Agnieszka Smoczynska, the Polish director of the dazzling mermaid musical “The Lure,” will hit the Croisette with another dark and mysterious tale about unexpected consequences. The film follows Alicja, a woman who has remade her life after suffering a memory loss so severe that her entire previous existence has been lost to her. But when she’s found by chance, she’s forced to return to a life (and a family) she doesn’t recognize and expected to slip back into rigid roles she doesn’t remember ever embracing. It’s a soapy-sounding storyline, but Smoczynska’s previous works suggest that she’ll be playing with some big questions about the human condition, and especially what it means to be a modern woman. —KE

“Girls of the Sun”

“Girls of the Sun”

Cohen Media Group

Eva Husson’s breakout second feature, “Bang Gang (A Modern Love Story),” was a hit on the 2015 festival circuit, though it never played at Cannes, instead hopscotching through other heavy-hitters like TIFF, London, and New York’s own Rendezvous with French Cinema. She’s ready for a big, splashy bow on the Croisette, and her ambitious next feature sounds like just the ticket. Golshifteh Farahani stars in the film as the commander-in-chief of a Kurdish female battalion known as the titular “The Girls of the Sun.” As she and her fellow soldiers prepare to storm the same town where she was first captured by extremists, she also bonds with an embedded journalist, played by Cannes best actress winner Emmanuelle Bercot. —KE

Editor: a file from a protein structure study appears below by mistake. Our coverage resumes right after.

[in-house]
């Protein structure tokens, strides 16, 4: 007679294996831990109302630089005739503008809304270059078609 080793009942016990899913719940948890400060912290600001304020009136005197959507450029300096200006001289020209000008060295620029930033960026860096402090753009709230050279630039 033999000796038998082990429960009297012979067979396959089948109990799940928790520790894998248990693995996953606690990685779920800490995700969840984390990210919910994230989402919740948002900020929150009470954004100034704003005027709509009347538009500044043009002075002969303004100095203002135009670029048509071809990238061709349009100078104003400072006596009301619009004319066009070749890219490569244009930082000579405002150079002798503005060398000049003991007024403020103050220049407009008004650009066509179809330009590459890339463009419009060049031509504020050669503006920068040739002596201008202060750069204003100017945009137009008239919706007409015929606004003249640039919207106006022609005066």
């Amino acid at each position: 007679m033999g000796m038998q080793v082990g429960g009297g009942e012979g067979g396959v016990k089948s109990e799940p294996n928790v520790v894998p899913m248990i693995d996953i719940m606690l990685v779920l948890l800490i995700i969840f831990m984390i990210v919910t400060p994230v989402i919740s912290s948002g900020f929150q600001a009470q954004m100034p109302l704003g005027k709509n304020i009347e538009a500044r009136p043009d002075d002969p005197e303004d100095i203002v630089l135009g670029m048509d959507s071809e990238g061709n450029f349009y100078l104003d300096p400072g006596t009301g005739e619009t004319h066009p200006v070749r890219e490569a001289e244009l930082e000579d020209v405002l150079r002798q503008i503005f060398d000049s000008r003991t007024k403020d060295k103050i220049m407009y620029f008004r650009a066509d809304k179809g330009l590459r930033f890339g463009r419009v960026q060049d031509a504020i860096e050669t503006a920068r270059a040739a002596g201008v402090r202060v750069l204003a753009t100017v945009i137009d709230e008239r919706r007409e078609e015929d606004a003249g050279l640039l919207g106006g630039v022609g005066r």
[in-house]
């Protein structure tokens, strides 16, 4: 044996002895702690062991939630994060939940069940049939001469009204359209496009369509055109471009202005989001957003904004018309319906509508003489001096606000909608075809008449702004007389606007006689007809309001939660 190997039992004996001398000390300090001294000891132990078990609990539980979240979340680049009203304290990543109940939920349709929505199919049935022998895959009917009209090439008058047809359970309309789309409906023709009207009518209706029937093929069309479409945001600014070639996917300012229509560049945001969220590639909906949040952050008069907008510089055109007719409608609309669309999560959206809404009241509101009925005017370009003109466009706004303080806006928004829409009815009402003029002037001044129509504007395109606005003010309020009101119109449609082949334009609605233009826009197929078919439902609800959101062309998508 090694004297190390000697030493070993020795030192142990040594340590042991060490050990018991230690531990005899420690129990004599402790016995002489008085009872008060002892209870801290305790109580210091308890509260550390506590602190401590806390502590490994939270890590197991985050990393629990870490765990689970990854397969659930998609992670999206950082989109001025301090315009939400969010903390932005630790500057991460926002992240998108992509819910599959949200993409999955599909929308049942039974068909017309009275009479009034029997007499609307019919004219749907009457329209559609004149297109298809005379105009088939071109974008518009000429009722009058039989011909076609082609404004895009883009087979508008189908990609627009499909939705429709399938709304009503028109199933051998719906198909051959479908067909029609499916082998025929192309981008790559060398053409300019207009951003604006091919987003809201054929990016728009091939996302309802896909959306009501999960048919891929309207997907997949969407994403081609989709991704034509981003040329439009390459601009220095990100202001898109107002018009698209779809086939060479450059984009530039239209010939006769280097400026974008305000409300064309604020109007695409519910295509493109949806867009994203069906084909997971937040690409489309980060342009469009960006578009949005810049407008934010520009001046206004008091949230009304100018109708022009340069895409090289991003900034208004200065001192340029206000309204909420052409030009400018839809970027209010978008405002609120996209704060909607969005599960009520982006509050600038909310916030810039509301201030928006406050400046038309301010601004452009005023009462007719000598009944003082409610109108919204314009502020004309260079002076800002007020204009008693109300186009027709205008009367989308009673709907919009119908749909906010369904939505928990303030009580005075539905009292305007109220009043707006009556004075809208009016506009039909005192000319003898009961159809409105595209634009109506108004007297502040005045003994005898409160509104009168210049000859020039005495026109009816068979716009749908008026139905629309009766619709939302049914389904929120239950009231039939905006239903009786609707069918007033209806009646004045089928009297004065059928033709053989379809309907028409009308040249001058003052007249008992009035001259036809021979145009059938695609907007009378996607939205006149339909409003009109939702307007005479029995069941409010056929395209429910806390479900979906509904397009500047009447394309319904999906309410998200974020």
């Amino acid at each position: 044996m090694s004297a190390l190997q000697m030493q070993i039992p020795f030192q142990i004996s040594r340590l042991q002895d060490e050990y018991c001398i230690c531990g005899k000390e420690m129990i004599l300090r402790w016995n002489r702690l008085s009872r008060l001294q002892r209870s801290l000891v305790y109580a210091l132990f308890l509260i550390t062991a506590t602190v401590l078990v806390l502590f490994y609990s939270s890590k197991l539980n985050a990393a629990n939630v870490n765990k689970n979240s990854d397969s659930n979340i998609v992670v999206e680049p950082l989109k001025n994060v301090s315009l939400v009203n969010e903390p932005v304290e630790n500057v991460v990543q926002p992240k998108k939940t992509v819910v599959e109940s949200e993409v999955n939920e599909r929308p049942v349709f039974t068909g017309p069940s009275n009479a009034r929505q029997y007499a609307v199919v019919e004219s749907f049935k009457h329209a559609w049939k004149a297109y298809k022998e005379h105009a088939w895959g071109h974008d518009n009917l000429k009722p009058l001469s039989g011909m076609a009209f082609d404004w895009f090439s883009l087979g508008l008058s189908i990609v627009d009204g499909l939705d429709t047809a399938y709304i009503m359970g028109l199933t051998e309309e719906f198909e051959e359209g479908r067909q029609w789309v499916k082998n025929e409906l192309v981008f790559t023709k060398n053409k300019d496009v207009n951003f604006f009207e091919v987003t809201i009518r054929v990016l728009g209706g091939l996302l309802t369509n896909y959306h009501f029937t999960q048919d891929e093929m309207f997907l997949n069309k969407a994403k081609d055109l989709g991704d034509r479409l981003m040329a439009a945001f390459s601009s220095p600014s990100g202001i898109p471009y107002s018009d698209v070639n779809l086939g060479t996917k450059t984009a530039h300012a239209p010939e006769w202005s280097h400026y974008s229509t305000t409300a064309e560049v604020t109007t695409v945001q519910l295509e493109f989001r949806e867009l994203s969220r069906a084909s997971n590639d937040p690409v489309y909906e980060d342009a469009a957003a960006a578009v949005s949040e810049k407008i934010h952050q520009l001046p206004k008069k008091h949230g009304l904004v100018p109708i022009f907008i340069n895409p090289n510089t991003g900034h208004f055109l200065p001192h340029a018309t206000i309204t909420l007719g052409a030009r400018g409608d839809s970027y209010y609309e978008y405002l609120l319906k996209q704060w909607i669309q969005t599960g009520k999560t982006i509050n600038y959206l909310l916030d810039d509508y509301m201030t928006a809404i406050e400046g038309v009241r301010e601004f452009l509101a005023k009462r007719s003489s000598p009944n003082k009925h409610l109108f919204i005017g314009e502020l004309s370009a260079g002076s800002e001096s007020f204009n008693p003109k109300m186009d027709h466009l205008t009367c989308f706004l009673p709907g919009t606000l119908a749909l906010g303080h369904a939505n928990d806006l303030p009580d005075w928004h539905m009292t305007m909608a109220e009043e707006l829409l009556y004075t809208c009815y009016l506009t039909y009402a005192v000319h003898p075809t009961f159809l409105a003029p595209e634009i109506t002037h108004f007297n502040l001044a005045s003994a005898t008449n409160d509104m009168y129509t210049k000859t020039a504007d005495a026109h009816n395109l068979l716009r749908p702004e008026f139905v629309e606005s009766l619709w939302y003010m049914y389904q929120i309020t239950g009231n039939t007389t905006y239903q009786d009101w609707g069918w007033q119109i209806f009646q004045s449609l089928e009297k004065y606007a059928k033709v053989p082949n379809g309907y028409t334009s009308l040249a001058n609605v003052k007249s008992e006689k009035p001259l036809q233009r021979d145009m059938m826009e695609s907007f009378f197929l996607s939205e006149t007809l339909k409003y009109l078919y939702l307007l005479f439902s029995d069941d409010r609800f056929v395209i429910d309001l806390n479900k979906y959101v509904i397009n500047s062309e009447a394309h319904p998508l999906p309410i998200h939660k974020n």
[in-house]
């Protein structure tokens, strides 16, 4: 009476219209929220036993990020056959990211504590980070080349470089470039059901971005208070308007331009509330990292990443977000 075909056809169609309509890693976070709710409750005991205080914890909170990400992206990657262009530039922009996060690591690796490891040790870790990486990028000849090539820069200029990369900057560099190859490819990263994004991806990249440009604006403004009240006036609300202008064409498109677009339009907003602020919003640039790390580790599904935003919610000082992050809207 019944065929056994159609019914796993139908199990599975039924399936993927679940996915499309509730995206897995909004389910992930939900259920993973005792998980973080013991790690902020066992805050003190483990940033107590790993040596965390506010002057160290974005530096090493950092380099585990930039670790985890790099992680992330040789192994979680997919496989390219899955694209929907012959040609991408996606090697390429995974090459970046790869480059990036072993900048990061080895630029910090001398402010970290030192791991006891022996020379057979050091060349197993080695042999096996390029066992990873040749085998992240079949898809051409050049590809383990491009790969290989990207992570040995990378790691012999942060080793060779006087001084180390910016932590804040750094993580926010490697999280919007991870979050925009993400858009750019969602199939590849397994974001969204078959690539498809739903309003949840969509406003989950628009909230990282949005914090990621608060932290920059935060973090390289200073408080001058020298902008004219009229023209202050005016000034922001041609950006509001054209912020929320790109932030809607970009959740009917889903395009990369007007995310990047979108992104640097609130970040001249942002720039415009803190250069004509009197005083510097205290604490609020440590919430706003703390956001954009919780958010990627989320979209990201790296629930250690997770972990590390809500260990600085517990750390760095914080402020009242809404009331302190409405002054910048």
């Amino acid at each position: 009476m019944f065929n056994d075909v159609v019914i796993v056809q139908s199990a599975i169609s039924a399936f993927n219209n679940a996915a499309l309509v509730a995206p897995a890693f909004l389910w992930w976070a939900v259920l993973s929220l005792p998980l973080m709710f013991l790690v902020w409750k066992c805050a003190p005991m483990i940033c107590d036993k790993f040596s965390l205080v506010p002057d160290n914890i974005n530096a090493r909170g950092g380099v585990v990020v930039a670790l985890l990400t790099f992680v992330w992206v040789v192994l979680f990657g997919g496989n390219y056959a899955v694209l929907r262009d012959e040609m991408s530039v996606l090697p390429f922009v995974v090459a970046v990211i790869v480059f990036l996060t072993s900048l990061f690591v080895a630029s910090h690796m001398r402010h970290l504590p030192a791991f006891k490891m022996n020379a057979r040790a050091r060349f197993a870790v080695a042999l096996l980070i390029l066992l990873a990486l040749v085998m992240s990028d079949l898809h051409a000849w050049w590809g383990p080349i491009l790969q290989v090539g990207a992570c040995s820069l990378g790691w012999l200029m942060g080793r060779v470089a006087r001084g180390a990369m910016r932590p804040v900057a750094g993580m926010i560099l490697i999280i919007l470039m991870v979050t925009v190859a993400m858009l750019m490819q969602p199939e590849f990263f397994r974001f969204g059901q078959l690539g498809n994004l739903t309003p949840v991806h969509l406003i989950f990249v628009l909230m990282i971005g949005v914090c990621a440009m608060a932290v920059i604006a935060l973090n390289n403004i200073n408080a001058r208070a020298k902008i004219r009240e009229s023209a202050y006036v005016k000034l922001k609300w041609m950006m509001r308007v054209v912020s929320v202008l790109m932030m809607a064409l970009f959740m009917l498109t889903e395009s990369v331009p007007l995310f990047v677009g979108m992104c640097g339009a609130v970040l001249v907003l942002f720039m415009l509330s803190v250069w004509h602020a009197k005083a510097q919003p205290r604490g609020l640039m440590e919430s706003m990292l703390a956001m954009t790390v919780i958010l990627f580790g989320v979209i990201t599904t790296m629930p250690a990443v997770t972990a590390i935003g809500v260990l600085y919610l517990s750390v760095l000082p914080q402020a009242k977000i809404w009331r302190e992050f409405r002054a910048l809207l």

“The House that Jack Built”

An 155-minute epic that affectionately follows a serial killer across the 12-year period in which he honed the psychotic artistry behind his craft? Either Richard Linklater went into a really dark place after “Last Flag Flying” underperformed, or legendary provocateur (and noted sexual harasser) Lars von Trier is coming back to Cannes for the first time since being declared persona non grata for some ill-advised Hitler remarks back in 2011. Starring Matt Dillon in a potentially revelatory performance as the eponymous murderer, “The House that Jack Built” will encourage viewers to empathize with its pitiable and child-like hero, finding some measure of understanding in his savagery. Say what you will about von Trier, but the guy isn’t afraid to shine a light into the darkest pockets of the human soul, and that light has never been dimmer than it is here. —DE